Friday, February 3, 2023

El Faro journalists in El Salvador sued over spyware

SAN SALVADOR ( Associated Press) — A group of employees of El Salvador’s online newspaper El Faro has filed a lawsuit in U.S. federal court against the maker of the Pegasus spyware, the newspaper’s editor, Carlos Dada, said Wednesday.

“The lawsuit is a precedent so that the companies that distribute the program know that attacking the freedom of the press has consequences,” Dada said on the official El Faro Twitter account.

15 journalists represented by Columbia University’s Knight First Amendment Institute and other members of El Faro sued the company NSO Group, maker of software that infiltrated their iPhones and secretly tracked their conversations and movements.

The chief’s director explained that they resort to the courts of another country “because there is no possibility of obtaining justice in El Salvador.”

Dada said that “these spyware attacks were an attempt to silence our sources and discourage us from doing journalism.”

NSO Group did not immediately respond to a request for comment on the lawsuit.

NSO Group’s Pegasus program can infect smartphones and give spyware operators access to contact lists, calendar entries, text messages, email, search history, GPS locations and more.

The lawsuit alleges that NSO Group’s actions in developing the spyware and using it against the El Faro journalists violated the California Computer Fraud and Abuse Act and the California Comprehensive Computer Fraud and Data Access Act, among other laws.

In addition to asking the court to rule that Pegasus’ attacks against El Farro and its reporters violated US law, the lawsuit asks that the NSO Group be ordered to identify, return, and destroy all information obtained through those attacks. then need to be removed.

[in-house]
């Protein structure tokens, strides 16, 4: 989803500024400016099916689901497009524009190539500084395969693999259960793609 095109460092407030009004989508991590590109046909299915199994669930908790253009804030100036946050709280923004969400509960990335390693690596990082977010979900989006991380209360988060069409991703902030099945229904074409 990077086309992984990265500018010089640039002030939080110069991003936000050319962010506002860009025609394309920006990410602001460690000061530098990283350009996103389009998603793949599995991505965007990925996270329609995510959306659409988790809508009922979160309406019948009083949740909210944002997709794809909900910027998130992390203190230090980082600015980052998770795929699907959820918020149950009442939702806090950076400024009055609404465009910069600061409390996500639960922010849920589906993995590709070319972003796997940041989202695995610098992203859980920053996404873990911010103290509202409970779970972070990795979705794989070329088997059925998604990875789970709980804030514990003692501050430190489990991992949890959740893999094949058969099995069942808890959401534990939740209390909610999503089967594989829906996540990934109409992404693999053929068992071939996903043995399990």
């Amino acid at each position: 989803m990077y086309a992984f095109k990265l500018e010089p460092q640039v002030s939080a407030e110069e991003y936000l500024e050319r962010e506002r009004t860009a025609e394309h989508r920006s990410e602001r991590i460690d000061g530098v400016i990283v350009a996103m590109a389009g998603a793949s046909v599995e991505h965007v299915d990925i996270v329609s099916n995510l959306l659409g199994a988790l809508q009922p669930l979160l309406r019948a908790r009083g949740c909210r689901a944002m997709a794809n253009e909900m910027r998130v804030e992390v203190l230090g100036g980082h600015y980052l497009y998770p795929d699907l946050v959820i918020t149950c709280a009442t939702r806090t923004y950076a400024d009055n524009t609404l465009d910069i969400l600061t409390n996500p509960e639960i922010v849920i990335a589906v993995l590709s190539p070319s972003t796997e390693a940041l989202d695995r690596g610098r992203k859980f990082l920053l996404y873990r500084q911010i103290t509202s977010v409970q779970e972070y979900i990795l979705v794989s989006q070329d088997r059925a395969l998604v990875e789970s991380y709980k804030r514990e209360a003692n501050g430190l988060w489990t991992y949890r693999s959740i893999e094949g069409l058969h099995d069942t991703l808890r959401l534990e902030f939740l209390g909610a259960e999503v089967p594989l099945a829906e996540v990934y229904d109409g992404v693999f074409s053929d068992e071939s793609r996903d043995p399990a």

They also demand that NSO Group be prohibited from using Pegasus again against the plaintiffs and identify the customer who ordered the surveillance.

Jamil Jaffer, executive director of the Knight Institute, said the NSO Group and other spyware developers are providing authoritarian governments with tools to suppress dissent and crush press freedom.

“Courts must ensure that spyware developers and their clients do not enjoy impunity for carrying out illegal practices, which have significant implications for democracy and human rights around the world,” Jafar said.

In November 2021, El Faro reported that the US company Apple sent an email to “a very small number of users” of iPhone phones warning of “possible espionage” and pointed to “state-sponsored attackers” as suspects.

The newspaper reported that the emails reached El Faro personnel from various fields, including editorial offices, reporters and members of the board of directors. Furthermore, El Faro was able to confirm that alert notifications were also sent to civil society organizations and leaders of opposition political parties.

Pegasus’ access to El Faro journalists’ mobile phones was previously untraceable, but analysis by the Citizen Lab at the University of Toronto’s Munk School of Global Affairs and Public Policy found 226 accesses to devices used by El Faro staff between June 2020 and June 2020. Pegasus transitions identified. and November 2021.

Nation World News Desk
Nation World News Desk
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